Presentations - WindEurope Annual Event 2024

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Impact of the sideway active tower damper on the lifetime consumption of an offshore wind turbine support structure

Jef Van Valckenborgh, WTG Asset Performance Engineer, Parkwind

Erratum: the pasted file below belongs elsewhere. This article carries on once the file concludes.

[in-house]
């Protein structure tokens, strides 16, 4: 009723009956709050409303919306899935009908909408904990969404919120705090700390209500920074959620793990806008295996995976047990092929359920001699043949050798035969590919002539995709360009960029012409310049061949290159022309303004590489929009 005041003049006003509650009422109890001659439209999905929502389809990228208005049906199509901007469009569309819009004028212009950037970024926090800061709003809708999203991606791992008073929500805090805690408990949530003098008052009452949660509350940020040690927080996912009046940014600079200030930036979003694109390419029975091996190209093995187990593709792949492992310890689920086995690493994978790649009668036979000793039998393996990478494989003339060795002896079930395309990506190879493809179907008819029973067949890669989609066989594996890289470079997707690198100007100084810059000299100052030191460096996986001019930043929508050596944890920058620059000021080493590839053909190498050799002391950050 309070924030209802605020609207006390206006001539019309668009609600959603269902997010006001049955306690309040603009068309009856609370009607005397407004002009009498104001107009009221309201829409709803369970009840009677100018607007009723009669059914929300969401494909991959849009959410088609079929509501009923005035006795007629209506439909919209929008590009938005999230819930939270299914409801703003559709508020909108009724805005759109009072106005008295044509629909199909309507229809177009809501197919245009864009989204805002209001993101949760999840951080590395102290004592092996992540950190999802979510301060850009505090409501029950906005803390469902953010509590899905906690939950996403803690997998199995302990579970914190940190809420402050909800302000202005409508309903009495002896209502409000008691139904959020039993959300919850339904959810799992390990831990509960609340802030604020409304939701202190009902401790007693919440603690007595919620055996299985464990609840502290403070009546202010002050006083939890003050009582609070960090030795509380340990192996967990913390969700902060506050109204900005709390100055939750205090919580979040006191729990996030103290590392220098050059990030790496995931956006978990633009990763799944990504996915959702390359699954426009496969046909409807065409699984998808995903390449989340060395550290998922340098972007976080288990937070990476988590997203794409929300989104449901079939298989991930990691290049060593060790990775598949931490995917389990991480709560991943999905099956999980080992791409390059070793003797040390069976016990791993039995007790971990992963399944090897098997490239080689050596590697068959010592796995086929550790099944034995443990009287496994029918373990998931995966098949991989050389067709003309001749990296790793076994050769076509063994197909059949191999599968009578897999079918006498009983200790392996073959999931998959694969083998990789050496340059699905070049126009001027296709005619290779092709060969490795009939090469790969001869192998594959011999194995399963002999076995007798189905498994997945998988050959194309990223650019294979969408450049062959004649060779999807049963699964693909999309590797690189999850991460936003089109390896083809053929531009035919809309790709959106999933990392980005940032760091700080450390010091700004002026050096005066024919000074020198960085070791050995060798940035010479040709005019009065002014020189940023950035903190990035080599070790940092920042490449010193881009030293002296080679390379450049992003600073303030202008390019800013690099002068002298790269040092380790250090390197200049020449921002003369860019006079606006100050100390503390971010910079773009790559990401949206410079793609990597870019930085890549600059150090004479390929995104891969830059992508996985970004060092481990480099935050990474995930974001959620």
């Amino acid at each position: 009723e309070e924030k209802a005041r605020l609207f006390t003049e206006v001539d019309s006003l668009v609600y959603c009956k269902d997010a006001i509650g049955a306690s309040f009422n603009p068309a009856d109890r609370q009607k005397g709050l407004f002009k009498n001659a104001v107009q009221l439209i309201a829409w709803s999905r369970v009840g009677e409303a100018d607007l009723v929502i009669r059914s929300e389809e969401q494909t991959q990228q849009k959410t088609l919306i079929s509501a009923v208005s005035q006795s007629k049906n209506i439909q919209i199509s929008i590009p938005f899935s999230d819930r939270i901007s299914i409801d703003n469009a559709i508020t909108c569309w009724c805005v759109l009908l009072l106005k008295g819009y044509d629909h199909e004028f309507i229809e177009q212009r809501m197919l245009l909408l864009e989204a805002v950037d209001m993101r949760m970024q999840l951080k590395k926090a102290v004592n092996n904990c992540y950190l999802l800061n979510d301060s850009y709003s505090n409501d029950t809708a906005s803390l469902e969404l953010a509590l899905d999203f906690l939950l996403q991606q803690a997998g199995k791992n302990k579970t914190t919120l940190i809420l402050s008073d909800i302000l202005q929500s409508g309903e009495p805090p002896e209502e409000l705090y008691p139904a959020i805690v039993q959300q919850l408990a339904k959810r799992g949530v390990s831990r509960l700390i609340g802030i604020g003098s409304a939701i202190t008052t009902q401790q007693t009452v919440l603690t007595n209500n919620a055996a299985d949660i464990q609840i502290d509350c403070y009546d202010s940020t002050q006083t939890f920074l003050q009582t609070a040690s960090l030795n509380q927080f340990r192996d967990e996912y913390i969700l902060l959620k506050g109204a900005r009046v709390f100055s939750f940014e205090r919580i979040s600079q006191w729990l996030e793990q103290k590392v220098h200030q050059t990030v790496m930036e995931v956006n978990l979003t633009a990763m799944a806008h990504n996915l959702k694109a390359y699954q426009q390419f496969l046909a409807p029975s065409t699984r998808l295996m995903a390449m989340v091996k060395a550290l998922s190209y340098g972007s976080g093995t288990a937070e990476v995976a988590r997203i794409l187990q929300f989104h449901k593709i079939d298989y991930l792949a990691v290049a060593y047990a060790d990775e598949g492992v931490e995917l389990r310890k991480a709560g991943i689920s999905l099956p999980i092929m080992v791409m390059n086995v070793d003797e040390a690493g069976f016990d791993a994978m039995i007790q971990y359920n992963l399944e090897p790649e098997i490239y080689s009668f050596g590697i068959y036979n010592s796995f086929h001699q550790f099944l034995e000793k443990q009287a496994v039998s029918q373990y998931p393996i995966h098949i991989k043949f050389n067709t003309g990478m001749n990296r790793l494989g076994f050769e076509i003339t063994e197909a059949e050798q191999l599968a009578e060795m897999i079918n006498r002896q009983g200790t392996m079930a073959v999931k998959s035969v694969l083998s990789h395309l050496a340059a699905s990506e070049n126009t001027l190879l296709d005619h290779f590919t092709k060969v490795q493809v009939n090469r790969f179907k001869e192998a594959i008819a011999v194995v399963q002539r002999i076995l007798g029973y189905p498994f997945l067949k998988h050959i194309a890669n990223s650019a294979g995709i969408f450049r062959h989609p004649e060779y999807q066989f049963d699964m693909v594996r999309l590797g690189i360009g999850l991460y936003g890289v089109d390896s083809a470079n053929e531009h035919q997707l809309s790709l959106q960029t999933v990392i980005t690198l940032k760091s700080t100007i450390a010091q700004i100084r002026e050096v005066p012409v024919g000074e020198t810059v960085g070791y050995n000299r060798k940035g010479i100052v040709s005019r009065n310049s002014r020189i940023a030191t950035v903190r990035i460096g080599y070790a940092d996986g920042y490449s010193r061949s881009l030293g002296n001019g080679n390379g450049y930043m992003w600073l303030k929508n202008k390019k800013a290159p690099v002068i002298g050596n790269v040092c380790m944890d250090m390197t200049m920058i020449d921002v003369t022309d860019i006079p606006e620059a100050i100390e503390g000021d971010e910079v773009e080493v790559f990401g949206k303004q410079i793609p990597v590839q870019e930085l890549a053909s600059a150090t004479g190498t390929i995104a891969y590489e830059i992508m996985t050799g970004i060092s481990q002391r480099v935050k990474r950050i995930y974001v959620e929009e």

Fatigue plays a pivotal role in the design considerations for large offshore wind turbines installed on monopiles. This phenomenon is primarily caused by the wind and wave actions, resulting in undesirable vibrations of the support structure. In contrast to the fore-aft direction, where the presence of blades offers additional aerodynamic damping, the lateral or sideways direction experiences relatively less damping. The majority of contemporary wind turbines integrate control algorithms specifically designed to mitigate sideways vibrations and reduce fatigue on the support structure. In most of modern offshore turbines, a specific control algorithm, so called active sideway tower damper, is developed to control the side-side support structure oscillations by modulating the either of generator torque or individual blades pitching depending on the operational conditions. Adjusting the generator torque or pitching the blades induces a counterforce to moderate lateral oscillations of the support structure and consequently, improves the fatigue life of the support structure. The active tower damper employs sinusoidal modulation of the rotor torque or blade pitches, synchronized with the natural frequency of the turbine. Typically, this damper power regulation exhibits amplitudes ranging between 100 kW to 500 kW. It is important to note that these deliberate sinusoidal power variations become discernible on the transmission grid, posing potential risks to grid stability. A crucial equilibrium must be struck between the amplitude of these variations and the overall lifetime of the foundation. Presently, the European Association for the Coordination of Transmission System Operators (ENTSO-E) is actively formulating European standards aimed at limiting the permissible levels of forced power variations. This paper outlines the findings of an extensive measurement campaign and subsequent data analysis conducted on three instrumented turbines. The objective is to quantify the extent of lifetime consumption resulting from a regulating the active tower damper amplitude.

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